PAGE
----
4. About half of people (48%) who currently buy insurance in the individual market will be eligible for subsidies that cut their net premiums. These effects will be really divergent, creating a lot of winners and a lot of losers. For those who do get subsidies, they will tend to be large: $5,548 per family, reducing premiums by an average of 66%. But people with incomes above 400% of the poverty line (about $46,000 for a single adult) will get no subsidy at all, often meaning they will pay more than they could have today. Kaiser estimates that subsidies will offset enough of effect (2) to mean that 80% of people who currently buy individual market insurance would pay a lower premium post-ACA... If you don't take into account effects (1) and (3), which also push premiums up. 
  5. Insurers are tightly restricting provider networks to hold down costs in the context of these other changes. This is probably a good strategy substantively, as individuals overrate the medical importance of being able to go to their most preferred doctor or hospital, and being willing to exclude providers allows insurers to better control reimbursement rates. But many participants will reasonably feel that a plan with the same deductible and same co-payments is "worse" than before if it means having to change providers.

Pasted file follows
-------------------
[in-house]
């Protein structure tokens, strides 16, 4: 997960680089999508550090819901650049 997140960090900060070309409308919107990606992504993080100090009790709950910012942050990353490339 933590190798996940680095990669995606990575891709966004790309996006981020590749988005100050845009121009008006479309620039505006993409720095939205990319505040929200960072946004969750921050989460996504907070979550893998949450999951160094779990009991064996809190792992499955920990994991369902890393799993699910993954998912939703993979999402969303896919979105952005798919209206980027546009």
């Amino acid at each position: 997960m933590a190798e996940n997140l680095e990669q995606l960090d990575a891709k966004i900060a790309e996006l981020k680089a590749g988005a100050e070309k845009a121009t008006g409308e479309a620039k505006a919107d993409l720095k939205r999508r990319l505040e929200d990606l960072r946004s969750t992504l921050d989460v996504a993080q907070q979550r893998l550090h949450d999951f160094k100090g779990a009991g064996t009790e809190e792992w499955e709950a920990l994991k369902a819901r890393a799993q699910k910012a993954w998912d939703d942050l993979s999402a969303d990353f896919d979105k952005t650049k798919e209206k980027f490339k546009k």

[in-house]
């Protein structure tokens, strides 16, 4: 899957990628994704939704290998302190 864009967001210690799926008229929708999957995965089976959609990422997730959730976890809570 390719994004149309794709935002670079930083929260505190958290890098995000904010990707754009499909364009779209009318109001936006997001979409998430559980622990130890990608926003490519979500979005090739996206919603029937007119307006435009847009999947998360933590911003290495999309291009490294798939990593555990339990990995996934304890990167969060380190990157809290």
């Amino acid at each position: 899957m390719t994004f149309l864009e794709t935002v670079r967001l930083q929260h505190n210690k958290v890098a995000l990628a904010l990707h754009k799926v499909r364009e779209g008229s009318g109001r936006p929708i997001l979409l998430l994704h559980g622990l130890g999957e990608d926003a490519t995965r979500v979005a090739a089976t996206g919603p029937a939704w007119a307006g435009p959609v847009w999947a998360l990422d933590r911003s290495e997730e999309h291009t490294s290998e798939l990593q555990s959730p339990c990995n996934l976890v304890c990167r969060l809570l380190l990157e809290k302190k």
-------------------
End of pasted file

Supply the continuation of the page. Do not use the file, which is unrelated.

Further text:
The problem with the pie chart I debunked on Friday is that, roughly, it accounts for effects (1) and (4) but not (2) (3) or (5). Similarly, ACA defenders have tended to focus on effects (1) and (4) while eliding the key story from (2) and (3): the ACA creates a new transfer from the healthy to the sick, which makes the healthy worse off.

And we can't say that only 3% of the population are "losers" because we don't know the exact magnitude of effects (2) and (3), and because the importance of effect (5) is basically subjective.

So I can't answer the question you really want an answer to: "how many winners and how many losers does Obamacare create?" Part of the reason I can't answer that question is we don't have a good grip on the average terms of existing plans in the individual market. I can't tell you how many individual-market plan subscribers will have a lower deductible or a lower premium than they used to.

The Kaiser Family Foundation produces a detailed annual report on the group insurance market by surveying thousands of employers about the coverage they provide. Getting a similarly detailed census of individual-market plans would be "almost impossible," according to the foundation's Larry Levitt.

The best I can do is say the ACA will create "several million losers." They're a small slice of the population: in good health, relatively young, with moderate to high incomes, and not receiving health insurance through work. But they're real and their losses are real.

ACA supporters need to argue not that these people don't exist or that their circumstances only changed because of greedy insurance companies; they need to argue that their losses are more than offset by the gains of the sick and uninsured who will get better and more affordable coverage under the law.